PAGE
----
So it doesn’t matter how many times doctors and nurses tell you something. Anytime the C word [Cancer] is involved it scares the absolute life out of you. I went for my annual Gynecology appointment back in September. The doc and I discussed my upcoming mammogram which was scheduled for mid October. Since it was going to be my first one, he warned me that often times they will call you back in for more tests for varying reasons. One reason is pre-menopausal women have dense breast tissue which makes it hard to see clearly. Another reason is that they don’t have anything to compare it to.
A couple weeks ago I showed up for mammogram and the lab tech was really nice, but still managed to push, pull, and squish my ta-tas like I never imagined possible. Luckily, I have a high tolerance for pain. I didn’t complain. It went by quickly and then I was able to head back to work. Rob left out around lunch to fly to San Antonio for the week.
At first glance the words Breast and the word Cancer jumped out and waved at me. Ok, not really but they were the ones my eyes gravitated to first. That’s not really at all what I wanted to see, but my paranoid self kind of expected it. I was just hoping against all hope that it wasn’t what would show up.
I clicked on the top link and saw this:
Of course I ignored the intro part and went straight down to the meat of the pages that says: “A diagnosis of breast cancer can be overwhelming.” Fear poured through my body and my muscles became weak. I wanted to leave immediately to go call them back, but we already didn’t have enough people at bells. I just stuck it out and then called home on my way to the car. I called home because I thought they may have a called my home number and left a message. To my surprise, Drew was home in between classes so I had him look for me. They hadn’t left a message, so I decided to wait till after 1:00 to call since that’s usually when people are gone for lunch.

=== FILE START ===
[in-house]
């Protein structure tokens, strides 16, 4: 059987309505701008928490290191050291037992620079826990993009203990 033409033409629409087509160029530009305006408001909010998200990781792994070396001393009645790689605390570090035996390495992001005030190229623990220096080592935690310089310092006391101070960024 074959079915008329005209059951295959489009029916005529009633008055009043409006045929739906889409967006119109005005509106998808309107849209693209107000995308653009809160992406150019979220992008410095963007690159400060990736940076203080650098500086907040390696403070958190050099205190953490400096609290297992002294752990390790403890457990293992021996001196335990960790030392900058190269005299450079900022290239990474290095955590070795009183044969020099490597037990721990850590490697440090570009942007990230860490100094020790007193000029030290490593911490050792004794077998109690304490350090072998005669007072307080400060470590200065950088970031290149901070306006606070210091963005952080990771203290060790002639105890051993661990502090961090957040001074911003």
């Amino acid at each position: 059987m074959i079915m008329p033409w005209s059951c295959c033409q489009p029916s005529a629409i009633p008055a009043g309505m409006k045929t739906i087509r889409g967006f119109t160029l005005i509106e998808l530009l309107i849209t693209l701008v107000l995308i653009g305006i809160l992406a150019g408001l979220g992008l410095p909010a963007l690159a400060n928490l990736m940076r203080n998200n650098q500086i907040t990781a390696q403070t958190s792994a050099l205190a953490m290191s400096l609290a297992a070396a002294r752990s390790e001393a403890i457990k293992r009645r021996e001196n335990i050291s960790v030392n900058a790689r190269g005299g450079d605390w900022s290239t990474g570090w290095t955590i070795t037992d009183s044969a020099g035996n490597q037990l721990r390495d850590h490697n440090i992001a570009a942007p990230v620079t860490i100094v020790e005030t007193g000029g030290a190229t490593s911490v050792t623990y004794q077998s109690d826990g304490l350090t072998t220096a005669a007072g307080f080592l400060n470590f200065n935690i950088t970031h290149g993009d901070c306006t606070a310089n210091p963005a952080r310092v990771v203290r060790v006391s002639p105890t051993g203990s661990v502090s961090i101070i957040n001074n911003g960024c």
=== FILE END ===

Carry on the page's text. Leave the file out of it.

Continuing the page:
I finally got a hold of them and the lady quite vaguely said that the doctors wanted to look more closely at my left side. She then transferred me to the scheduling desk, where I made my appoint for the following Tuesday. For those that know me well know that I do not like the unknown. I am not good at waiting. My brain shifts into high gear, because I want to be well educated and I want to know options beforehand. It doesn’t matter how many time nurses, doctors, friends, and family tell me that it’s just precautionary. That it is nothing to worry about. That week of waiting during times when I wasn’t busy, my mind would go THERE and I would start thinking…
…insurance…what would it cover and not cover
…being so sick and all of the side effects
The shear pain that shot through my core all the way to my soul when I had these reoccurring thoughts was enough to make me sick to my stomach. I would tell myself how ridiculous this was that I was thinking too much about this, but its how my brain works. It is who I am. The more I thought about not worrying, the more I would worry.
Last Tuesday when I went for my 2nd set of tests, I was so aggravated because I had called back the day before to try to figure out if Rob should come with me. The lady was still very vague, but did tell me that I would know something one way or another before I left. Its aggravating when you show up to the hospital and you know your there for more tests, but you don’t know exactly what kind.
Well, they ended up doing more mammogram X-rays just on my left side. The tech took 8 different pictures. I am thankful that she was so friendly and talked to me while she was doing it so it wasn’t as awkward and helped keep my mind off of what was going on and why I was there. Then, she went into another room to have the doc look. She had warned me that the doc on call liked doing ultrasounds if the X-rays aren’t 100% clear. A few minutes later she reappeared and told me to come on to the ultrasound room. I laid down and another lady proceeded to look using an ultrasound wand. She sent me into absolute panic when she asked if I was experiencing discharge from that side. My answer was no. She kept looking in one spot. I just laid there picturing myself with out hair, hooked up to tubes to get chemo. I pictured days of being hunched over the toilet. Yes, my mind went into overdrive while she took more pictures. She finally finished and said she’d be right back so the doc could look.
A few minutes later she came back in and said everything was fine. Everything was OK!! What was showing up was an abnormal duct. I wanted to jump up and down and hug her. I couldn’t wait to out into the waiting room to see Rob and to tell him that everything was ok.
I can’t tell you how the weight of the world was lifted off my shoulders. In that week, my view of life changed. I’m finding that I am more appreciative of things. I see things a little differently and when I hear of folks being diagnosed with cancer, I’m a little closer to understanding what they are going through.